pages. Pages can then be produced with the similar keyword densities to those
found in high ranking pages.
More than one Keyword, searched exactly as keyed (all terms required to be in
documents, in the order keyed). Enclosing keywords in quotations "
" forms a phrase in Search Engines. Some times a phrase is called a
Link farm is a large group of web pages created that contain hyperlinks to
one another or a specific other page. Link farms are normally created by
programs, rather than by human beings.
Link popularity is a measure of the quantity and quality of other web sites
that link to a specific site on the World Wide Web. It is an example of the
move by search engines towards off-the-page-criteria to determine quality
content. In theory, off-the-page-criteria adds the aspect of impartiality to
search engine rankings.
Meta tags are used to provide structured data
Mirror site is an exact copy of another Internet site (often a web site).
Mirror sites are most commonly used to provide multiple sources of the same
information, and are of particular value as a way of providing reliable
access to large downloads.
Open source or open-source software (OSS)
is any computer software distributed under a license which allows users to
change and/or share the software freely. Many programs use a specific license
agreement satisfying the Open Source Definition.
PageRank is a family of algorithms for assigning
numerical weightings to hyperlinked documents (or web pages) indexed by a
search engine. Its properties are much discussed by search engine
optimization (SEO) experts. The PageRank system is
used by the popular search engine Google to help determine a page's relevance
or importance. It was developed by Google's founders Larry Page and Sergey Brin while at Stanford
University in 1998. As
Google puts it:
Perl, also Practical Extraction and Report Language, is a programming
language released by Larry Wall on December 18, 1987 that borrows features
from C, sed, awk, shell
scripting and from many other programming languages.
PHP is a widely-used open-source programming language primarily for
server-side applications and developing dynamic web content.
Post Office Protocol version 3 (POP3) is an application layer Internet
standard protocol used to retrieve email from a remote server to a local
client over a TCP/IP connection. Nearly all individual Internet service
provider email accounts are accessed via POP3.
Pop-under ads are a form of online advertising that, spawns a new browser
window in the background.
Pop-up ads are a form of online advertising on the World Wide Web intended to
increase web traffic. It works when certain web sites open a new web browser
window to display advertisements. The pop-up window containing an
other means as well. A less intrusive variation on the pop-up window is the
pop-under advertisement. This opens a new browser window, but in the
background, so as not to interrupt the user's page-view.
A portal is a web site that provides a starting point, a gateway, or portal,
to other resources on the Internet or an intranet. Intranet portals are also
known as "enterprise information portals" (EIP).
Pay per click, or PPC, is an advertising technique used on websites,
especially search engines. Pay per click advertisements are usually text ads
placed near search results; when a site visitor clicks on the advertisement,
the advertiser is charged a small amount. Variants include pay for placement
and pay for ranking. Pay per click is also sometimes known as Cost per click
Pay per lead, or PPL, is an ad pricing structure by which the advertiser pays
the publisher according to how many leads are generated by an ad, often
determined by information submitted directly into the banner ad.
A public service announcement or PSA is a non-commercial
"advertisement" for web sites.
A reciprocal link is a mutual link between two objects, commonly between two
websites in order to ensure mutual traffic.
When visiting a webpage, the referer (sic) or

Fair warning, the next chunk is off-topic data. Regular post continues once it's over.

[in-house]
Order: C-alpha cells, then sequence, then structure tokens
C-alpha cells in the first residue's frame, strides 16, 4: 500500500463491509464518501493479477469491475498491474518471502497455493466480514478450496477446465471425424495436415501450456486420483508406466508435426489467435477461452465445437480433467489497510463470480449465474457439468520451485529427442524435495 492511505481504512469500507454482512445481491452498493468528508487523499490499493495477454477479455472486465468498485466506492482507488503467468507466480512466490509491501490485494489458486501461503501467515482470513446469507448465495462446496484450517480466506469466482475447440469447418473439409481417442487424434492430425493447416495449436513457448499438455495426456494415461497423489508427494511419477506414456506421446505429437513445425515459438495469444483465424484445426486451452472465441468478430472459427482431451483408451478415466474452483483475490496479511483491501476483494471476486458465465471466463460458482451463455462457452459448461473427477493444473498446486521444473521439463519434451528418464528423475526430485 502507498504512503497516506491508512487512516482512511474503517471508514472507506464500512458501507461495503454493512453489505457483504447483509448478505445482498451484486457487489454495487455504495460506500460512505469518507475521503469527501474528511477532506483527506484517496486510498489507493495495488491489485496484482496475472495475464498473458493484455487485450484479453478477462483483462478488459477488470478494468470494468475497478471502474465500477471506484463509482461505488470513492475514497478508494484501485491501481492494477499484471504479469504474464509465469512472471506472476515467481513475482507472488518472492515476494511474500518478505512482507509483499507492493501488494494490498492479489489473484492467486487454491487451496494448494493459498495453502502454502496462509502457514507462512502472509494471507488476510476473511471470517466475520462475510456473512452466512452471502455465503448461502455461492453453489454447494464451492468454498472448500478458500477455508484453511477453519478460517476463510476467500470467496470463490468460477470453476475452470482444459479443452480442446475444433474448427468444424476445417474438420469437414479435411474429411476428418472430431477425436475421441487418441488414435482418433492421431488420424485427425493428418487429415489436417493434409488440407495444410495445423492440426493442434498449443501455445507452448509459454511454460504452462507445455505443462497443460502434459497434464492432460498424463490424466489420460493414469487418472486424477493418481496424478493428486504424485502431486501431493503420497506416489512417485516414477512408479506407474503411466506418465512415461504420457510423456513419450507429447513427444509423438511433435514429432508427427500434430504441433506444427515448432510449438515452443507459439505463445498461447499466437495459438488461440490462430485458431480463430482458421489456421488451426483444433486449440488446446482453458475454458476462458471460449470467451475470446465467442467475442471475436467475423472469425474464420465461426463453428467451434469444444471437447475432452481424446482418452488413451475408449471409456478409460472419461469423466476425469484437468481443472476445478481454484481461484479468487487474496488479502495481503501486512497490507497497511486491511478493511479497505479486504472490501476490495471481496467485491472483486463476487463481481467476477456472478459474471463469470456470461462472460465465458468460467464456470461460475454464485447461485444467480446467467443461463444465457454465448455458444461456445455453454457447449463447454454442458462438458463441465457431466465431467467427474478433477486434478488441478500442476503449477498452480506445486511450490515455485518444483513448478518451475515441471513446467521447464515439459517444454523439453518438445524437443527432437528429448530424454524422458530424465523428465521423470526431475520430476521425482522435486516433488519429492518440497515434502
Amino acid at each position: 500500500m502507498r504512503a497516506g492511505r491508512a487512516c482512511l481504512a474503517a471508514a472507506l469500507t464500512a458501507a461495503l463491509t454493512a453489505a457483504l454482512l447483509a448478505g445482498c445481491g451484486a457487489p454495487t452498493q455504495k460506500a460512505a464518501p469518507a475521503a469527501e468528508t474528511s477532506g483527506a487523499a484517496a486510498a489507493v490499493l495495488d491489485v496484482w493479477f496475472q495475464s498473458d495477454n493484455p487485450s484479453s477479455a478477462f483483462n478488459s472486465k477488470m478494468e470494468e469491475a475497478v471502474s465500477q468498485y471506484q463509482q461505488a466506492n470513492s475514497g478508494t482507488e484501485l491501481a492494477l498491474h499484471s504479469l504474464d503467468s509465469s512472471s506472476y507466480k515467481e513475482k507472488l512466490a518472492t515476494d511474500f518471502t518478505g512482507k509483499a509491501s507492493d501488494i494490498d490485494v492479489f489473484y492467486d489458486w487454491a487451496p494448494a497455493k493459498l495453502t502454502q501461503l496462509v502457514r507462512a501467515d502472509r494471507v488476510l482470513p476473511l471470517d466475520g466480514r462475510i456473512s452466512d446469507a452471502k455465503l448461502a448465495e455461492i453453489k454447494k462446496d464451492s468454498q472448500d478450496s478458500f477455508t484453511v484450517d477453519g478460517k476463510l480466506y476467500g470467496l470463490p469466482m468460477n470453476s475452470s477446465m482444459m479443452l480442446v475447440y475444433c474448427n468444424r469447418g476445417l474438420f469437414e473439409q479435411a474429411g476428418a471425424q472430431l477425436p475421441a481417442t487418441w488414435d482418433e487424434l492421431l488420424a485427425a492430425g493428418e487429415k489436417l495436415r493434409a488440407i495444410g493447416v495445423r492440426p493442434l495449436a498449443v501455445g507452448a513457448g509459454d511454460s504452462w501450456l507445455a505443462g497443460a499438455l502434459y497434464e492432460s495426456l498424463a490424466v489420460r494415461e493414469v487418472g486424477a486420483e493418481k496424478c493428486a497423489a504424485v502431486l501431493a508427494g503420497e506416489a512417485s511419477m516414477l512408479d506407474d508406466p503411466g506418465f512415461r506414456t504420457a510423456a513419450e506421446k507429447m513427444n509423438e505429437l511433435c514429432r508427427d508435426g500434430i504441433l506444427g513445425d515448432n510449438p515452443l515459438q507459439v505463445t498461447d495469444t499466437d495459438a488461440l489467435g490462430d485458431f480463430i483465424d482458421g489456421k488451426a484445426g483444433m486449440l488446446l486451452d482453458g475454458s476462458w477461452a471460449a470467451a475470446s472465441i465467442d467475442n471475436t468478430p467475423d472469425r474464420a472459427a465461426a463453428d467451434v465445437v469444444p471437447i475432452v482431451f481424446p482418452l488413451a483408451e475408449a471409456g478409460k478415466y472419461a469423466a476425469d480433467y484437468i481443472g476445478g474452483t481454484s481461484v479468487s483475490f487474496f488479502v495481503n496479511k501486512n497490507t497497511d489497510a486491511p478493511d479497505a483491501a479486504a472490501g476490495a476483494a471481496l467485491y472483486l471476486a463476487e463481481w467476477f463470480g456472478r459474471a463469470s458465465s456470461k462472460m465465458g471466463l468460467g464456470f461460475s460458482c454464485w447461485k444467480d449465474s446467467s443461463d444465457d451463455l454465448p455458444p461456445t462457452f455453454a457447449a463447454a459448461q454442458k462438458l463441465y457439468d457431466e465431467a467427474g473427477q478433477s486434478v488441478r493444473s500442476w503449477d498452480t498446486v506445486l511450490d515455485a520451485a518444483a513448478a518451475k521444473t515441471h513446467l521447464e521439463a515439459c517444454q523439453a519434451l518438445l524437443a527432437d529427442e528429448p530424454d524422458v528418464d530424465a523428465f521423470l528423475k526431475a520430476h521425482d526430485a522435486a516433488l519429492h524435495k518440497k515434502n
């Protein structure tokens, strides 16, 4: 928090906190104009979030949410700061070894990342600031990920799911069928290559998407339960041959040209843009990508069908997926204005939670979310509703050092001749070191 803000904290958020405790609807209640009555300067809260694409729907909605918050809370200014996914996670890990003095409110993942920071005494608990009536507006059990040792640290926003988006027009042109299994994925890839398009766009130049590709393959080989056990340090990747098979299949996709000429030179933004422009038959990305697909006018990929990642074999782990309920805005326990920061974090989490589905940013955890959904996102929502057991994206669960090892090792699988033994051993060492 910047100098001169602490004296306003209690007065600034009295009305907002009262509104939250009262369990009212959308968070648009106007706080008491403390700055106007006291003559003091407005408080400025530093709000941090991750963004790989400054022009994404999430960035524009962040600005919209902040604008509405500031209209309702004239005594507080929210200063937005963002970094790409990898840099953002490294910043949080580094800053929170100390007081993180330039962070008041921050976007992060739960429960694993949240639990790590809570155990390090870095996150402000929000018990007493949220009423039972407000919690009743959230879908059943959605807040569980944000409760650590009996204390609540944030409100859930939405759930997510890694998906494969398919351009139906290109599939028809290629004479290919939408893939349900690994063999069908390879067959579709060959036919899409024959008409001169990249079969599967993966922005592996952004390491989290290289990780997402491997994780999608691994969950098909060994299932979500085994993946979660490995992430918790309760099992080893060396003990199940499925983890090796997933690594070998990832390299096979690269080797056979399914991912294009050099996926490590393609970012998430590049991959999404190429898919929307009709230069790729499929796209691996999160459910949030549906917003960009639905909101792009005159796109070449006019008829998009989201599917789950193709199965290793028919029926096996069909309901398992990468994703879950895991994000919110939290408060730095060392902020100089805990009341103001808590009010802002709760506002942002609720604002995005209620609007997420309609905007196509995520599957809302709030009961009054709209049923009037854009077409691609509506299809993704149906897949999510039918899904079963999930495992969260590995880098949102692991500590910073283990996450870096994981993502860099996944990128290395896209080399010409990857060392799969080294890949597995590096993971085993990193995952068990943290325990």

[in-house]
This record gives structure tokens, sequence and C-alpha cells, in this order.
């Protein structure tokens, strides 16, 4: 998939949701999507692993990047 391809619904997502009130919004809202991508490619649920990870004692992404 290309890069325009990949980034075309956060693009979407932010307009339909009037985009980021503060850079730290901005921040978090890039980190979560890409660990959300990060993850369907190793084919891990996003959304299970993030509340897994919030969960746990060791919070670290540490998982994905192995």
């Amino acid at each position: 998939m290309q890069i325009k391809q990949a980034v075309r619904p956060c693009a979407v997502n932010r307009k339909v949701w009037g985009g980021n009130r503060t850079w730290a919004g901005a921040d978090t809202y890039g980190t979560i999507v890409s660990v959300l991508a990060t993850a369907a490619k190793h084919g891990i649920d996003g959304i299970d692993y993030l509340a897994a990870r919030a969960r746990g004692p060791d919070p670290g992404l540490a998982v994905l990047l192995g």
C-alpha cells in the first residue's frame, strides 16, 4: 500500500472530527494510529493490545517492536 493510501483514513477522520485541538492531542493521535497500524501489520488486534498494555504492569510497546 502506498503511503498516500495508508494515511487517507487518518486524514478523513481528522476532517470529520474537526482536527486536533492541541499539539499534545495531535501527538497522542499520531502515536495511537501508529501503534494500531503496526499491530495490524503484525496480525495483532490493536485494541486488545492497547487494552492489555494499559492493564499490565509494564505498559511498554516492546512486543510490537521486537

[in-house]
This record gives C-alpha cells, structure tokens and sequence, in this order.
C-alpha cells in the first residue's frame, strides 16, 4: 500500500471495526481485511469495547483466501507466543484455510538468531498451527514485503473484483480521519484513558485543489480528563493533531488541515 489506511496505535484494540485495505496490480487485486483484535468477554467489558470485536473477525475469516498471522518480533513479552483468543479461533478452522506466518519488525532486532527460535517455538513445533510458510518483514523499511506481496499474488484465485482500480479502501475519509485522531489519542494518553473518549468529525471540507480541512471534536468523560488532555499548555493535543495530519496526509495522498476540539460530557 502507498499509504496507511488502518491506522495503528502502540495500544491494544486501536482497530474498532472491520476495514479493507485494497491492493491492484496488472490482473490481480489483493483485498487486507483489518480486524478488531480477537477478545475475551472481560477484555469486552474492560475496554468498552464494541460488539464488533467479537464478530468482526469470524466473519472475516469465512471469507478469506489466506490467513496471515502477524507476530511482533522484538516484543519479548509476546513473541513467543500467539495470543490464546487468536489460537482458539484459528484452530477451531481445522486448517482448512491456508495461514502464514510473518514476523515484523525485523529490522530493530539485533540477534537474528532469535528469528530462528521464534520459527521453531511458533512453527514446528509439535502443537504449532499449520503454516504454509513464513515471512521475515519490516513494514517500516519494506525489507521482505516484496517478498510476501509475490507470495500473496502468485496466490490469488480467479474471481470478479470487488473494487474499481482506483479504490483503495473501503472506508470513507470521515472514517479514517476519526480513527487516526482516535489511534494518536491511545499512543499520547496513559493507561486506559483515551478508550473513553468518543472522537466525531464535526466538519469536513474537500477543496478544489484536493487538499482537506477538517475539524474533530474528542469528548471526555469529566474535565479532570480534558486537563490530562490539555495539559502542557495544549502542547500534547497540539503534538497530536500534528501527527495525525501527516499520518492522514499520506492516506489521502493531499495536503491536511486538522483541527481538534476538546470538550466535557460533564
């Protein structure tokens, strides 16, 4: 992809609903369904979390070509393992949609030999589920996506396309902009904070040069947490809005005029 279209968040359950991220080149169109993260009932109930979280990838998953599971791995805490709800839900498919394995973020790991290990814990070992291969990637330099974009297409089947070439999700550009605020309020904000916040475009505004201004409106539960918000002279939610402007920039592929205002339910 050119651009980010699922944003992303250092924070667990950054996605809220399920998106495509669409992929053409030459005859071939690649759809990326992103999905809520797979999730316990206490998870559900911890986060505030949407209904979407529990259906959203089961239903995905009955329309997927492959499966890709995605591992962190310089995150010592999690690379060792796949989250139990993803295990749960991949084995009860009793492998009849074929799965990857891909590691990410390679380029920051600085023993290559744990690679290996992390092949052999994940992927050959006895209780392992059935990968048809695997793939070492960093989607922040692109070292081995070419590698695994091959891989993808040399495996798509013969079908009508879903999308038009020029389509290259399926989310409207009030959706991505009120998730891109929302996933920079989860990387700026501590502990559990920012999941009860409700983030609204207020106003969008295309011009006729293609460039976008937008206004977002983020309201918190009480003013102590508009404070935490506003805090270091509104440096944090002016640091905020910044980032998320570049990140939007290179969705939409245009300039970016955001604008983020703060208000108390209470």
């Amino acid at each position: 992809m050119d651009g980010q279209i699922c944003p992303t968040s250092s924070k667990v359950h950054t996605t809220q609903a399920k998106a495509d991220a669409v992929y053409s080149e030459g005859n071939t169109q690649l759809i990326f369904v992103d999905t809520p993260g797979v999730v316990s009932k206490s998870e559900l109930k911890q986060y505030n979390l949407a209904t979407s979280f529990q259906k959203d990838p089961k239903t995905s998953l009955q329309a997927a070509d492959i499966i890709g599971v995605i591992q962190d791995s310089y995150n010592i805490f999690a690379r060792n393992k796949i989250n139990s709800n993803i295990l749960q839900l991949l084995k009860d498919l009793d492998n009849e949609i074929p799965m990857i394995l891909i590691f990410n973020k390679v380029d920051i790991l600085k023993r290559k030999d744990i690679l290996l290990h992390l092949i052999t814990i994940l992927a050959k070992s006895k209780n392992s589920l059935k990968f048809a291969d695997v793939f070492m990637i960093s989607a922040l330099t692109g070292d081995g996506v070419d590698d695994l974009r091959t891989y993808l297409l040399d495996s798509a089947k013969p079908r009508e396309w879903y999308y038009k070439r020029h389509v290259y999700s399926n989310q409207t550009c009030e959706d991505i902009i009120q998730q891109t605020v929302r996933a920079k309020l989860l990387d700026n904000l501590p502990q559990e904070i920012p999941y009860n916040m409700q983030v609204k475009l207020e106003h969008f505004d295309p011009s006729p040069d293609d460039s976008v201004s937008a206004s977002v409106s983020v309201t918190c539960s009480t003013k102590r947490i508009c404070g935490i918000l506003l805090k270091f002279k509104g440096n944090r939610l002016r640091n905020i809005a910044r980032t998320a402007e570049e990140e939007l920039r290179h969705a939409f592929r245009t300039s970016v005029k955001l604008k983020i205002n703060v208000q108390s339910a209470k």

referring page is the URL of the previous webpage from which a link was
followed. More generally, it is the URL of a previous item which led to this
request - the referer for an image, for example, is
generally the HTML page on which it is to be displayed. The referer is part of the HTTP request sent by the browser
program to the web server.
The robots exclusion standard or robots.txt protocol is a convention to
prevent well-behaved web spiders and other web robots from accessing all or
part of a website. The information specifying the parts that should not be
accessed is specified in a file called robots.txt in the top-level directory
of the website.
A search engine is a program designed to help find files stored on a computer,
for example a public server on the World Wide Web, or one's own computer. The
search engine allows one to ask for media content meeting specific criteria
(typically those containing a given word or phrase) and retrieving a list of
files that match those criteria. A search engine often uses a previously
made, and regularly updated index to look for files after the user has
entered search criteria.
Search engine optimization (SEO) is a set of methodologies aimed at improving
the visibility of a website in search engine listings. The term also refers
to an industry of consultants that carry out optimization projects on behalf
of client sites.
SERP was chosen as the keyword for the initial competition, primarily due to
the fact it is an acronym for Search Engine Results Page. Not a well known
word, except by SEOs, this meant it was not a
particularly competitive target, allowing for the tracking of competing sites
to be reasonably easy.
Server is a computer software application that carries out some task on
behalf of users. This is usually divided into file serving, allowing users to
store and access files on a common computer; and application serving, where
the software runs a computer program to carry out some task for the users.
This is the original meaning of the term. Web, mail, and database servers are
what most people access when using the internet.
Session ID (Session Identifier) is a value generated by a server that
identifies a particular session.
A file name extension that identifies web pages containing SSI commands.
SMTP is a relatively simple, text-based protocol, where one or more
recipients of a message are specified (and in most cases verified to exist)
and then the message text is transferred. It is quite easy to test a SMTP
server using the telnet program. SMTP uses TCP port 25. To determine the SMTP
server for a given domain name, the MX (Mail eXchange)
DNS record is used.